Door Counters for Hospital Operating Rooms

What is a positive pressure system for operating rooms?

Infection control is obviously a very serious issue for hospital operating rooms. A positive pressure system keeps air from entering the operating room. This reduces the possibility that a patient will catch an infection during the operating room procedure.

Why should a hospital operating room use a door counter?

In order for the positive pressure system to work properly, the number of times the operating room doors open during a procedure must be kept to a minimum, as well as operating room traffic. Before you can attempt to reduce the frequency of operating room door openings, you must be able to sense and count this door activity. This is where the value of an electronic door counter becomes easily apparent.

There have been countless articles outlining studies concerning the relationship of operating room door openings and surgical sight infections. In the article ScienceDirect.com article, Traffic flow and microbial air contamination in operating rooms at a major teaching hospital in Ghana (July 2018), the author was quoted as saying,

“During 8529 min of surgery, 6717 door-openings were recorded. Of these, 77% were considered unnecessary, 6% semi-necessary, and 17% necessary.”

With as many as 77% of door openings being considered unnecessary, it seems a door counter should be an integral part of every operating room.

Which electronic door counter would be best for hospital operating rooms?

We recommend our EPC-MAG1 Electronic Door Counter or our RTC-P3 Electronic Door Counter along with the optional magnetic sensor for use with hospital operating room doors.

We do not recommend our door counters that use infrared beams to sense the motion of the people, unless you are particularly interested in measuring the operating room traffic. These include our EPC-IRD1, EPC-IRD1 & EPC-IRD1E or the RTC-P3 with infrared door sensors. We typically don’t recommend these systems for hospital operating rooms because they sense and count people.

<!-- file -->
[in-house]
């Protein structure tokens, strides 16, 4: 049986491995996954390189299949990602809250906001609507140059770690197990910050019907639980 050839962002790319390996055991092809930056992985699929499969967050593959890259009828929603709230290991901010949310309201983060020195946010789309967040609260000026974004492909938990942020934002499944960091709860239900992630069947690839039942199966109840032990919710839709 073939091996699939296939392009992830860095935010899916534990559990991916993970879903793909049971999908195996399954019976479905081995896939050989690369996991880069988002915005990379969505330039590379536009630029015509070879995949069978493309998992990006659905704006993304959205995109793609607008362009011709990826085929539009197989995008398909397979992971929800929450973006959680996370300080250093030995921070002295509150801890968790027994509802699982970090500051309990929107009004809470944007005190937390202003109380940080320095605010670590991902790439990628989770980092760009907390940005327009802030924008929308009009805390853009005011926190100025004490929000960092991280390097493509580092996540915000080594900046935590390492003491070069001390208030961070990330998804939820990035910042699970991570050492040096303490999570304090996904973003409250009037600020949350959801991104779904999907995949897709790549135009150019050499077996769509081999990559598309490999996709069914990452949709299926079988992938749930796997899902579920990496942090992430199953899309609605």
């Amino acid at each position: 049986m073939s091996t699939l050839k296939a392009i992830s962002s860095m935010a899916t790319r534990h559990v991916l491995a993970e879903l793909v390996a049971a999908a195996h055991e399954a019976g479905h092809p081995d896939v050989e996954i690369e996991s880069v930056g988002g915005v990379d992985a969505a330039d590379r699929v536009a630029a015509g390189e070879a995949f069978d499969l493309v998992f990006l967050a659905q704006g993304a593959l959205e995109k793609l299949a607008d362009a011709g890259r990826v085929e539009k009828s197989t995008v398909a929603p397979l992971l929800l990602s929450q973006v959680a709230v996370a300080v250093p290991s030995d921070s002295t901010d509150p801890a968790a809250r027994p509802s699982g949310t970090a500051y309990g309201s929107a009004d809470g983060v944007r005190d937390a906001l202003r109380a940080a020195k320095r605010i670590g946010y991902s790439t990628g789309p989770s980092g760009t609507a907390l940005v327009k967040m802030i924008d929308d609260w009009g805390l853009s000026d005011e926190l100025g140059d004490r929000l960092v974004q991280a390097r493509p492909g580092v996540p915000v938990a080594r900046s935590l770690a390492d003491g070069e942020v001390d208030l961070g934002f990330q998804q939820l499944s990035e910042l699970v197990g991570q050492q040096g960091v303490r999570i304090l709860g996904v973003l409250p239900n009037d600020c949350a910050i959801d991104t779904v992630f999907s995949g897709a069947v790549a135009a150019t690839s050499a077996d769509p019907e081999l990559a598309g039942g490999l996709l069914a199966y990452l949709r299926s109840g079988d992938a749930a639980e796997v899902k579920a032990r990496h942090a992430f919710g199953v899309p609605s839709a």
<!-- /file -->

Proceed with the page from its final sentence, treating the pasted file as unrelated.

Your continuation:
The better option is using a door counter system that senses and counts the operating room door openings, since this is ultimately what needs to be tracked in relation to the operating room’s positive pressure system. With that in mind, allow us to talk about the EPC-MAG1 Electronic Door Counter and the RTC-P3 Electronic Door Counter with magnetic sensors.

EPC-MAG1 Electronic Door Counter:

The EPC-MAG1 is a very cost-effective system that uses a magnetic door sensor that is mounted on the door frame and a magnet mounted to the door. This magnetic sensor/magnet send a signal to the EPC-MAG1 when the door is opened. The EPC-MAG1 then increments the count in its memory. The EPC-MAG1 does not connect to a PC. It saves one single running total until the total is reset back to zero. Each EPC-MAG1 can connect either one or two doors to it.

If you would like to save the data in hourly increments and/or be able to transmit the data to a PC, then we would recommend the RTC-P3 system with magnetic door sensors. We discuss that option next.

RTC-P3 Electronic Door Counter with magnetic sensors:

The RTC-P3 system typically uses either the RTC-S2X Standard Door Sensor or the RTC-S2XL Long-Range Door Sensor for most retail installations or other public building installations. Both of these door sensors use infrared beams to sense people. However, in certain specific cases, we would recommend using a magnetic sensor instead of these infrared sensors. Using a magnetic sensor will allow the system to count how many times the door opens. Each RTC-P3 can connect up to three magnetic sensors to it.

What is the primary difference between the RTC-P3 with magnetic door sensors and the EPC-MAG1 Electronic Customer Counter System?

The EPC-MAG1 saves the data as one single running total.  By comparison, the RTC-P3 with magnetic door sensors saves the data in hourly increments.

Additionally, the EPC-MAG1 does not connect or transmit to a PC.  The RTC-P3 can connect and transmit to a PC.

Finally, the EPC-MAG1 is powered via a standard 9V battery.   However, the RTC-P3 is powered via an A/C adapter.  This means that there is the added task of making sure the RTC-P3 has a power outlet near the installation area.

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